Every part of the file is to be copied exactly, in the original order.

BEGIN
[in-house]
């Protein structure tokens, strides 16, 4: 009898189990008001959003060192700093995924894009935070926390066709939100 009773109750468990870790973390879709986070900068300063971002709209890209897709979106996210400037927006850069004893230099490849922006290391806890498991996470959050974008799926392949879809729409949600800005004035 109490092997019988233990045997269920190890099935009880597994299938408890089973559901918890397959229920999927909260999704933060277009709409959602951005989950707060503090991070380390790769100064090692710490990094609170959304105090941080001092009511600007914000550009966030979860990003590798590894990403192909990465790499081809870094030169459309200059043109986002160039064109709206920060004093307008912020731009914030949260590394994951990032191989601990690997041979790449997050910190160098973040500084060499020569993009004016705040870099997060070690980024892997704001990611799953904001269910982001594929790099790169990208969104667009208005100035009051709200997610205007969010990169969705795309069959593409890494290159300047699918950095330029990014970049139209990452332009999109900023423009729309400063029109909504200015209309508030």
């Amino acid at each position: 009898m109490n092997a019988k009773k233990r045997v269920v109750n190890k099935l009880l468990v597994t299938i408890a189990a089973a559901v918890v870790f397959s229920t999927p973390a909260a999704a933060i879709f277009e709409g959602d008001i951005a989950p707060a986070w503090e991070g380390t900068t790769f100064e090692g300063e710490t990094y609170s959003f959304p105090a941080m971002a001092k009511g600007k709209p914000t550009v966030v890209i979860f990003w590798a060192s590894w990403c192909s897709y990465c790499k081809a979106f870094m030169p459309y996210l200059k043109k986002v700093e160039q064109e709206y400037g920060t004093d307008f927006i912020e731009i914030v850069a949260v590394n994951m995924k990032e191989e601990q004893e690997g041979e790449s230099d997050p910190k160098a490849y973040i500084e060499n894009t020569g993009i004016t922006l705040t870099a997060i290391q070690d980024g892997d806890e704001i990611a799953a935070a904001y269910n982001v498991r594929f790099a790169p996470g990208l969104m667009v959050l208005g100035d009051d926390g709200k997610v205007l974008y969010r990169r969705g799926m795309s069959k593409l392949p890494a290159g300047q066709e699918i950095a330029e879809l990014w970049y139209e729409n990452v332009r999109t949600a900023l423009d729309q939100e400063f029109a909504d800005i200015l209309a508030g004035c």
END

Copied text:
[in-house]
């Protein structure tokens, strides 16, 4: 009898189990008001959003060192700093995924894009935070926390066709939100 009773109750468990870790973390879709986070900068300063971002709209890209897709979106996210400037927006850069004893230099490849922006290391806890498991996470959050974008799926392949879809729409949600800005004035 109490092997019988233990045997269920190890099935009880597994299938408890089973559901918890397959229920999927909260999704933060277009709409959602951005989950707060503090991070380390790769100064090692710490990094609170959304105090941080001092009511600007914000550009966030979860990003590798590894990403192909990465790499081809870094030169459309200059043109986002160039064109709206920060004093307008912020731009914030949260590394994951990032191989601990690997041979790449997050910190160098973040500084060499020569993009004016705040870099997060070690980024892997704001990611799953904001269910982001594929790099790169990208969104667009208005100035009051709200997610205007969010990169969705795309069959593409890494290159300047699918950095330029990014970049139209990452332009999109900023423009729309400063029109909504200015209309508030």
């Amino acid at each position: 009898m109490n092997a019988k009773k233990r045997v269920v109750n190890k099935l009880l468990v597994t299938i408890a189990a089973a559901v918890v870790f397959s229920t999927p973390a909260a999704a933060i879709f277009e709409g959602d008001i951005a989950p707060a986070w503090e991070g380390t900068t790769f100064e090692g300063e710490t990094y609170s959003f959304p105090a941080m971002a001092k009511g600007k709209p914000t550009v966030v890209i979860f990003w590798a060192s590894w990403c192909s897709y990465c790499k081809a979106f870094m030169p459309y996210l200059k043109k986002v700093e160039q064109e709206y400037g920060t004093d307008f927006i912020e731009i914030v850069a949260v590394n994951m995924k990032e191989e601990q004893e690997g041979e790449s230099d997050p910190k160098a490849y973040i500084e060499n894009t020569g993009i004016t922006l705040t870099a997060i290391q070690d980024g892997d806890e704001i990611a799953a935070a904001y269910n982001v498991r594929f790099a790169p996470g990208l969104m667009v959050l208005g100035d009051d926390g709200k997610v205007l974008y969010r990169r969705g799926m795309s069959k593409l392949p890494a290159g300047q066709e699918i950095a330029e879809l990014w970049y139209e729409n990452v332009r999109t949600a900023l423009d729309q939100e400063f029109a909504d800005i200015l209309a508030g004035c």